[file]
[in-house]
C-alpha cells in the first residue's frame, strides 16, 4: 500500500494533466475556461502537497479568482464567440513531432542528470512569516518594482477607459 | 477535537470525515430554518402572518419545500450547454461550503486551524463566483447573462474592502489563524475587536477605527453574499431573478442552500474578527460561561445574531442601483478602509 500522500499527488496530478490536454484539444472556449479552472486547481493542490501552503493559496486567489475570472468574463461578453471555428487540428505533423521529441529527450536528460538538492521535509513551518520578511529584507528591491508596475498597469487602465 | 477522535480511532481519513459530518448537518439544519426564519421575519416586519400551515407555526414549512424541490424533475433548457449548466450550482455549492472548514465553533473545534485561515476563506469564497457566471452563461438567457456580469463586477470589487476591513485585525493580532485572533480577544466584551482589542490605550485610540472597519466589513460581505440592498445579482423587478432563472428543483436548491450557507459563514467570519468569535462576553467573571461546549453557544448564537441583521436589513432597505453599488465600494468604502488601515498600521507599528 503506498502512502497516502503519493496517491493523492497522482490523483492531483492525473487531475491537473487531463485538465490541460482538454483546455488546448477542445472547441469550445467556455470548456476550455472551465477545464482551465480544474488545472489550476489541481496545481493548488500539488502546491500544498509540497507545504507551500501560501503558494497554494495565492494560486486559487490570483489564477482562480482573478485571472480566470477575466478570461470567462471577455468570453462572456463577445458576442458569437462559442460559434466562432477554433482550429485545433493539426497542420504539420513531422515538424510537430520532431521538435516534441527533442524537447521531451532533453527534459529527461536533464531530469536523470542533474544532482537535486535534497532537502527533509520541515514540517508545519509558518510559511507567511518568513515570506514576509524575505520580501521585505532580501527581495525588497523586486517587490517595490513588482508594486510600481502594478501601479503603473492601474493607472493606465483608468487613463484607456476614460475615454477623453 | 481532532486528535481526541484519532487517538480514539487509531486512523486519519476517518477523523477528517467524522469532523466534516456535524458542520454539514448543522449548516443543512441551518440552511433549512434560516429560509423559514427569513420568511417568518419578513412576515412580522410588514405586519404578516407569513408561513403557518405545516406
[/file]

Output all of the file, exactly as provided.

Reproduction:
[in-house]
C-alpha cells in the first residue's frame, strides 16, 4: 500500500494533466475556461502537497479568482464567440513531432542528470512569516518594482477607459 | 477535537470525515430554518402572518419545500450547454461550503486551524463566483447573462474592502489563524475587536477605527453574499431573478442552500474578527460561561445574531442601483478602509 500522500499527488496530478490536454484539444472556449479552472486547481493542490501552503493559496486567489475570472468574463461578453471555428487540428505533423521529441529527450536528460538538492521535509513551518520578511529584507528591491508596475498597469487602465 | 477522535480511532481519513459530518448537518439544519426564519421575519416586519400551515407555526414549512424541490424533475433548457449548466450550482455549492472548514465553533473545534485561515476563506469564497457566471452563461438567457456580469463586477470589487476591513485585525493580532485572533480577544466584551482589542490605550485610540472597519466589513460581505440592498445579482423587478432563472428543483436548491450557507459563514467570519468569535462576553467573571461546549453557544448564537441583521436589513432597505453599488465600494468604502488601515498600521507599528 503506498502512502497516502503519493496517491493523492497522482490523483492531483492525473487531475491537473487531463485538465490541460482538454483546455488546448477542445472547441469550445467556455470548456476550455472551465477545464482551465480544474488545472489550476489541481496545481493548488500539488502546491500544498509540497507545504507551500501560501503558494497554494495565492494560486486559487490570483489564477482562480482573478485571472480566470477575466478570461470567462471577455468570453462572456463577445458576442458569437462559442460559434466562432477554433482550429485545433493539426497542420504539420513531422515538424510537430520532431521538435516534441527533442524537447521531451532533453527534459529527461536533464531530469536523470542533474544532482537535486535534497532537502527533509520541515514540517508545519509558518510559511507567511518568513515570506514576509524575505520580501521585505532580501527581495525588497523586486517587490517595490513588482508594486510600481502594478501601479503603473492601474493607472493606465483608468487613463484607456476614460475615454477623453 | 481532532486528535481526541484519532487517538480514539487509531486512523486519519476517518477523523477528517467524522469532523466534516456535524458542520454539514448543522449548516443543512441551518440552511433549512434560516429560509423559514427569513420568511417568518419578513412576515412580522410588514405586519404578516407569513408561513403557518405545516406